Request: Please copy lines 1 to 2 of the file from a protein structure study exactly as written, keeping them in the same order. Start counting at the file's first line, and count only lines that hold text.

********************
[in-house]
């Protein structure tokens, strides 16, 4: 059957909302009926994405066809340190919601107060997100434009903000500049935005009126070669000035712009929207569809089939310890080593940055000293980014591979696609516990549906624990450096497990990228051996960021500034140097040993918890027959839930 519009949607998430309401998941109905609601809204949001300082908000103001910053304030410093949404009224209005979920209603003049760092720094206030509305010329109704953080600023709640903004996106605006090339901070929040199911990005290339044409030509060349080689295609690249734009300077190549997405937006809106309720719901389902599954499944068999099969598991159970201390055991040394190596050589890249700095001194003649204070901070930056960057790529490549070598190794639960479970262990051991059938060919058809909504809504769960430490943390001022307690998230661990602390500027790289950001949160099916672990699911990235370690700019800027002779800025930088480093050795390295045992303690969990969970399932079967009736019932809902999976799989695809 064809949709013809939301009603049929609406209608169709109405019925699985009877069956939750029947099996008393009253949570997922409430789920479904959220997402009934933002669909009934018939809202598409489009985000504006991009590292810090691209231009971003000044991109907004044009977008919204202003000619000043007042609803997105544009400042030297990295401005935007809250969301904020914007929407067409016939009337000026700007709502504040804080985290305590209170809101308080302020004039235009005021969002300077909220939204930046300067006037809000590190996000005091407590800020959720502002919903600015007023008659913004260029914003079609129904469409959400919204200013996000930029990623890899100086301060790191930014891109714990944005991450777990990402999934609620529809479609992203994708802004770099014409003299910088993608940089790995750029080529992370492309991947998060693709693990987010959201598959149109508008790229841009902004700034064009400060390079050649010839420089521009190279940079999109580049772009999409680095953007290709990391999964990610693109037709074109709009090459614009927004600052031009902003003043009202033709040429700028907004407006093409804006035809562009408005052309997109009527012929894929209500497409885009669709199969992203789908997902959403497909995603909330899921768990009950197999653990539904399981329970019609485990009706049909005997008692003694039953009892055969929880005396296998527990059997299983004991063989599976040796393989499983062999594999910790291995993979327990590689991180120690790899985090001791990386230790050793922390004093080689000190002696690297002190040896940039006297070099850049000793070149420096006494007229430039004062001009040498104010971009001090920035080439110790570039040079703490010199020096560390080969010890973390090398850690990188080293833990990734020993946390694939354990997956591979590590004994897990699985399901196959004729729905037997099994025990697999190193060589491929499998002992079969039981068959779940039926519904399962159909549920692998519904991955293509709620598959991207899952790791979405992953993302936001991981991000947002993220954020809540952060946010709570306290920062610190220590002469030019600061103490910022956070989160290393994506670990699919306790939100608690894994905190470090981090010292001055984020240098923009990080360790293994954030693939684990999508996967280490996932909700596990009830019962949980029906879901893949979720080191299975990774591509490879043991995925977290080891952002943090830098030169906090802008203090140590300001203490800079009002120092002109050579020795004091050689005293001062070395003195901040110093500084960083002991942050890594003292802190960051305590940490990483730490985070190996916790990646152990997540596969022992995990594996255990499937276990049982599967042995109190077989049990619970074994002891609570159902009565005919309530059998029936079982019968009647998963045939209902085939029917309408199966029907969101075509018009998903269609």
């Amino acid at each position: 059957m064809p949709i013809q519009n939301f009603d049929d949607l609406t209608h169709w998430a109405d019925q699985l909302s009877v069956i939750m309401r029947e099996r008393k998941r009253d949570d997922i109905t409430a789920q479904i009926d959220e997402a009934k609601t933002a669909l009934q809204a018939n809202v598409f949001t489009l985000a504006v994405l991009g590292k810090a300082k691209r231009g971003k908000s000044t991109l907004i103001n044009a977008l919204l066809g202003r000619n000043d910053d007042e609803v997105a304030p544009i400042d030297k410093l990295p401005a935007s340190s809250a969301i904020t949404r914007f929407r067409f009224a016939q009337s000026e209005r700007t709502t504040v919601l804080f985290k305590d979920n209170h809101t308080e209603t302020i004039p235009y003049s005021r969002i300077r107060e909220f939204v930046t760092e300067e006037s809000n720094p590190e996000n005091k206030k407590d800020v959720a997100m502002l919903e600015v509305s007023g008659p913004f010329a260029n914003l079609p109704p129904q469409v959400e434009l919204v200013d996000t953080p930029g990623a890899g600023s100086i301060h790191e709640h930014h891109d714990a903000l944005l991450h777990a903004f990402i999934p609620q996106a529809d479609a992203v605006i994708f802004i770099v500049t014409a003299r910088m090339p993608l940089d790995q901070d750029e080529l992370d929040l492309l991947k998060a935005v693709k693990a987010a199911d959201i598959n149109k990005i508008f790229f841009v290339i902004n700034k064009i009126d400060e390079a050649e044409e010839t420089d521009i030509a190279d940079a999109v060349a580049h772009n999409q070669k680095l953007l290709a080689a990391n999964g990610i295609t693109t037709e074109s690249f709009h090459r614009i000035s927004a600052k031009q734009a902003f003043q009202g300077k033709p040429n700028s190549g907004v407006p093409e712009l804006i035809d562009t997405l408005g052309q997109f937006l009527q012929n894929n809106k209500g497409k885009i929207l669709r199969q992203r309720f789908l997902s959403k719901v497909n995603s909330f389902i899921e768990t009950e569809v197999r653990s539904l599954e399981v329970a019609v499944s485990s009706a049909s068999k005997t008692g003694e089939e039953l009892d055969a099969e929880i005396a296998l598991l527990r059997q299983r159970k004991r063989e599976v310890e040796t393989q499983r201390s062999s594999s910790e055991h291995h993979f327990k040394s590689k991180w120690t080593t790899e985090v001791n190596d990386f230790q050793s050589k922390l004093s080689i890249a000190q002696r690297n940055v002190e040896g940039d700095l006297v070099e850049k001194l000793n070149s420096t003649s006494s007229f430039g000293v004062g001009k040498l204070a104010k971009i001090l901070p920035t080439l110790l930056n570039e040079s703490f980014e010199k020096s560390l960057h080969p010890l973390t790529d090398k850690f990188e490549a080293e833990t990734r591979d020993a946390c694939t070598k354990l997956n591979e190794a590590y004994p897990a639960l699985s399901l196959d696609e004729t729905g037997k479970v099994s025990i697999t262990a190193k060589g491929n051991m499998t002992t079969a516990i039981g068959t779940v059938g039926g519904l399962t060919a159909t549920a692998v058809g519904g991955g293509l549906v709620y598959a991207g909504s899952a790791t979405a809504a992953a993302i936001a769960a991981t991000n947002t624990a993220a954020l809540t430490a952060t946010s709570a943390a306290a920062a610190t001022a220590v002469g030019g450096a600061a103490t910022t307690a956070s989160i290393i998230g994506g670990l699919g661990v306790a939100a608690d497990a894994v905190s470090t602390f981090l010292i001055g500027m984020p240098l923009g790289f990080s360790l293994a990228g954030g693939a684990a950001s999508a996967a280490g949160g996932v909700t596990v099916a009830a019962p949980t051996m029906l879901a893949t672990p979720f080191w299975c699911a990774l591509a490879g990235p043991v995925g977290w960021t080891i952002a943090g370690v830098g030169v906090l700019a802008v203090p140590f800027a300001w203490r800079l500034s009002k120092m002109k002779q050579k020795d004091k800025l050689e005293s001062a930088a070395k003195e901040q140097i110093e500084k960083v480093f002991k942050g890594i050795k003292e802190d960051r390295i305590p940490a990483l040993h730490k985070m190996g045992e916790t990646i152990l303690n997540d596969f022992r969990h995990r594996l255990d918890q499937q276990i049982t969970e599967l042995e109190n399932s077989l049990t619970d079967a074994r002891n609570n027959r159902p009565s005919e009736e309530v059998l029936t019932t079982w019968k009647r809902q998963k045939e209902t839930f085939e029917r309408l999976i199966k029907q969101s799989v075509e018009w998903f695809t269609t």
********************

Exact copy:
[in-house]
């Protein structure tokens, strides 16, 4: 059957909302009926994405066809340190919601107060997100434009903000500049935005009126070669000035712009929207569809089939310890080593940055000293980014591979696609516990549906624990450096497990990228051996960021500034140097040993918890027959839930 519009949607998430309401998941109905609601809204949001300082908000103001910053304030410093949404009224209005979920209603003049760092720094206030509305010329109704953080600023709640903004996106605006090339901070929040199911990005290339044409030509060349080689295609690249734009300077190549997405937006809106309720719901389902599954499944068999099969598991159970201390055991040394190596050589890249700095001194003649204070901070930056960057790529490549070598190794639960479970262990051991059938060919058809909504809504769960430490943390001022307690998230661990602390500027790289950001949160099916672990699911990235370690700019800027002779800025930088480093050795390295045992303690969990969970399932079967009736019932809902999976799989695809 064809949709013809939301009603049929609406209608169709109405019925699985009877069956939750029947099996008393009253949570997922409430789920479904959220997402009934933002669909009934018939809202598409489009985000504006991009590292810090691209231009971003000044991109907004044009977008919204202003000619000043007042609803997105544009400042030297990295401005935007809250969301904020914007929407067409016939009337000026700007709502504040804080985290305590209170809101308080302020004039235009005021969002300077909220939204930046300067006037809000590190996000005091407590800020959720502002919903600015007023008659913004260029914003079609129904469409959400919204200013996000930029990623890899100086301060790191930014891109714990944005991450777990990402999934609620529809479609992203994708802004770099014409003299910088993608940089790995750029080529992370492309991947998060693709693990987010959201598959149109508008790229841009902004700034064009400060390079050649010839420089521009190279940079999109580049772009999409680095953007290709990391999964990610693109037709074109709009090459614009927004600052031009902003003043009202033709040429700028907004407006093409804006035809562009408005052309997109009527012929894929209500497409885009669709199969992203789908997902959403497909995603909330899921768990009950197999653990539904399981329970019609485990009706049909005997008692003694039953009892055969929880005396296998527990059997299983004991063989599976040796393989499983062999594999910790291995993979327990590689991180120690790899985090001791990386230790050793922390004093080689000190002696690297002190040896940039006297070099850049000793070149420096006494007229430039004062001009040498104010971009001090920035080439110790570039040079703490010199020096560390080969010890973390090398850690990188080293833990990734020993946390694939354990997956591979590590004994897990699985399901196959004729729905037997099994025990697999190193060589491929499998002992079969039981068959779940039926519904399962159909549920692998519904991955293509709620598959991207899952790791979405992953993302936001991981991000947002993220954020809540952060946010709570306290920062610190220590002469030019600061103490910022956070989160290393994506670990699919306790939100608690894994905190470090981090010292001055984020240098923009990080360790293994954030693939684990999508996967280490996932909700596990009830019962949980029906879901893949979720080191299975990774591509490879043991995925977290080891952002943090830098030169906090802008203090140590300001203490800079009002120092002109050579020795004091050689005293001062070395003195901040110093500084960083002991942050890594003292802190960051305590940490990483730490985070190996916790990646152990997540596969022992995990594996255990499937276990049982599967042995109190077989049990619970074994002891609570159902009565005919309530059998029936079982019968009647998963045939209902085939029917309408199966029907969101075509018009998903269609």